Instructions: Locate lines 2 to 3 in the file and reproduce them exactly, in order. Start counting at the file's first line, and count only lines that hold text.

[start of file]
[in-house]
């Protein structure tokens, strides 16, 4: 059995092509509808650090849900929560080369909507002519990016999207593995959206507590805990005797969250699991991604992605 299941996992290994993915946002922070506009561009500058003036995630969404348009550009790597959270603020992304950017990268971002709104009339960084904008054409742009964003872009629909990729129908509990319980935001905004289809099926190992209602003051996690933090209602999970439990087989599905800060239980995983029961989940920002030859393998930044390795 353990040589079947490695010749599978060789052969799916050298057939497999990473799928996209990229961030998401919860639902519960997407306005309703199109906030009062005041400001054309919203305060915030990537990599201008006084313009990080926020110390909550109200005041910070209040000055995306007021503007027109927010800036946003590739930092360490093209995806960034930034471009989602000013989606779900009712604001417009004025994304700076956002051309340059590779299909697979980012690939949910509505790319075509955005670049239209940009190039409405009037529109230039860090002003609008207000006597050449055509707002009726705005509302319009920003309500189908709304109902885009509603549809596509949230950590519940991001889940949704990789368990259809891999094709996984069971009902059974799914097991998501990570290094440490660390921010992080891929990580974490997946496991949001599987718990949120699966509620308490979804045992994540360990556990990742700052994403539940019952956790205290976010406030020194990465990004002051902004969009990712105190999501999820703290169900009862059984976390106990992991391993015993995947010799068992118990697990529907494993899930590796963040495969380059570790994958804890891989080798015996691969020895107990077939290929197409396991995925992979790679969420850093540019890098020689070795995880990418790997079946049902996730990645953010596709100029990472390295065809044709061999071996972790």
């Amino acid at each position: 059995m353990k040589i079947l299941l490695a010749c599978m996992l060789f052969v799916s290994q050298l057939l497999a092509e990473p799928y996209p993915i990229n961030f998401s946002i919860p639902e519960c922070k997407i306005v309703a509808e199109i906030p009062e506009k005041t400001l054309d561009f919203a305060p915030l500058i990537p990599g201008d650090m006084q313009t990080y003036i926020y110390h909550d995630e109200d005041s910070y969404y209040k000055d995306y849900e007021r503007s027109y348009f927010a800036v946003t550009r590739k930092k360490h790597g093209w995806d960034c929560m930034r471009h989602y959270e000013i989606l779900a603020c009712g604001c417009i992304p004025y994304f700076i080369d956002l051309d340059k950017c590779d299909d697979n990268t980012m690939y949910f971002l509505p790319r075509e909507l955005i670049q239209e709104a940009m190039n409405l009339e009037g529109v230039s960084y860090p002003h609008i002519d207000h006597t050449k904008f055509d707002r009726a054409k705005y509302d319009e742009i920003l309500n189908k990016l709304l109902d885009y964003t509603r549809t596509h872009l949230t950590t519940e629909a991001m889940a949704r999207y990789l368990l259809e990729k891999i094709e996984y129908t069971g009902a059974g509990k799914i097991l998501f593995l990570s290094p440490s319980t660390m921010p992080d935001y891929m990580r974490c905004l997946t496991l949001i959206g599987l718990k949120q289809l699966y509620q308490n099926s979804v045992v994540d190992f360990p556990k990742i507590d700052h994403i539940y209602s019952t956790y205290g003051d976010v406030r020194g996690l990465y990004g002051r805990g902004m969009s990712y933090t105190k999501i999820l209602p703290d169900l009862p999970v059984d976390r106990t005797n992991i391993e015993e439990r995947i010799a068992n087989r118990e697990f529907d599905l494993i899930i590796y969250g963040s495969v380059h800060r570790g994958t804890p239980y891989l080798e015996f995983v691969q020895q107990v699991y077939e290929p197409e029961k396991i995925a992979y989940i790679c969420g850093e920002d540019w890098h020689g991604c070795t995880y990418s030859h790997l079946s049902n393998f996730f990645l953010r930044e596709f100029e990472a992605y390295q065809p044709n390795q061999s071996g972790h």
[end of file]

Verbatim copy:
């Protein structure tokens, strides 16, 4: 059995092509509808650090849900929560080369909507002519990016999207593995959206507590805990005797969250699991991604992605 299941996992290994993915946002922070506009561009500058003036995630969404348009550009790597959270603020992304950017990268971002709104009339960084904008054409742009964003872009629909990729129908509990319980935001905004289809099926190992209602003051996690933090209602999970439990087989599905800060239980995983029961989940920002030859393998930044390795 353990040589079947490695010749599978060789052969799916050298057939497999990473799928996209990229961030998401919860639902519960997407306005309703199109906030009062005041400001054309919203305060915030990537990599201008006084313009990080926020110390909550109200005041910070209040000055995306007021503007027109927010800036946003590739930092360490093209995806960034930034471009989602000013989606779900009712604001417009004025994304700076956002051309340059590779299909697979980012690939949910509505790319075509955005670049239209940009190039409405009037529109230039860090002003609008207000006597050449055509707002009726705005509302319009920003309500189908709304109902885009509603549809596509949230950590519940991001889940949704990789368990259809891999094709996984069971009902059974799914097991998501990570290094440490660390921010992080891929990580974490997946496991949001599987718990949120699966509620308490979804045992994540360990556990990742700052994403539940019952956790205290976010406030020194990465990004002051902004969009990712105190999501999820703290169900009862059984976390106990992991391993015993995947010799068992118990697990529907494993899930590796963040495969380059570790994958804890891989080798015996691969020895107990077939290929197409396991995925992979790679969420850093540019890098020689070795995880990418790997079946049902996730990645953010596709100029990472390295065809044709061999071996972790």
């Amino acid at each position: 059995m353990k040589i079947l299941l490695a010749c599978m996992l060789f052969v799916s290994q050298l057939l497999a092509e990473p799928y996209p993915i990229n961030f998401s946002i919860p639902e519960c922070k997407i306005v309703a509808e199109i906030p009062e506009k005041t400001l054309d561009f919203a305060p915030l500058i990537p990599g201008d650090m006084q313009t990080y003036i926020y110390h909550d995630e109200d005041s910070y969404y209040k000055d995306y849900e007021r503007s027109y348009f927010a800036v946003t550009r590739k930092k360490h790597g093209w995806d960034c929560m930034r471009h989602y959270e000013i989606l779900a603020c009712g604001c417009i992304p004025y994304f700076i080369d956002l051309d340059k950017c590779d299909d697979n990268t980012m690939y949910f971002l509505p790319r075509e909507l955005i670049q239209e709104a940009m190039n409405l009339e009037g529109v230039s960084y860090p002003h609008i002519d207000h006597t050449k904008f055509d707002r009726a054409k705005y509302d319009e742009i920003l309500n189908k990016l709304l109902d885009y964003t509603r549809t596509h872009l949230t950590t519940e629909a991001m889940a949704r999207y990789l368990l259809e990729k891999i094709e996984y129908t069971g009902a059974g509990k799914i097991l998501f593995l990570s290094p440490s319980t660390m921010p992080d935001y891929m990580r974490c905004l997946t496991l949001i959206g599987l718990k949120q289809l699966y509620q308490n099926s979804v045992v994540d190992f360990p556990k990742i507590d700052h994403i539940y209602s019952t956790y205290g003051d976010v406030r020194g996690l990465y990004g002051r805990g902004m969009s990712y933090t105190k999501i999820l209602p703290d169900l009862p999970v059984d976390r106990t005797n992991i391993e015993e439990r995947i010799a068992n087989r118990e697990f529907d599905l494993i899930i590796y969250g963040s495969v380059h800060r570790g994958t804890p239980y891989l080798e015996f995983v691969q020895q107990v699991y077939e290929p197409e029961k396991i995925a992979y989940i790679c969420g850093e920002d540019w890098h020689g991604c070795t995880y990418s030859h790997l079946s049902n393998f996730f990645l953010r930044e596709f100029e990472a992605y390295q065809p044709n390795q061999s071996g972790h």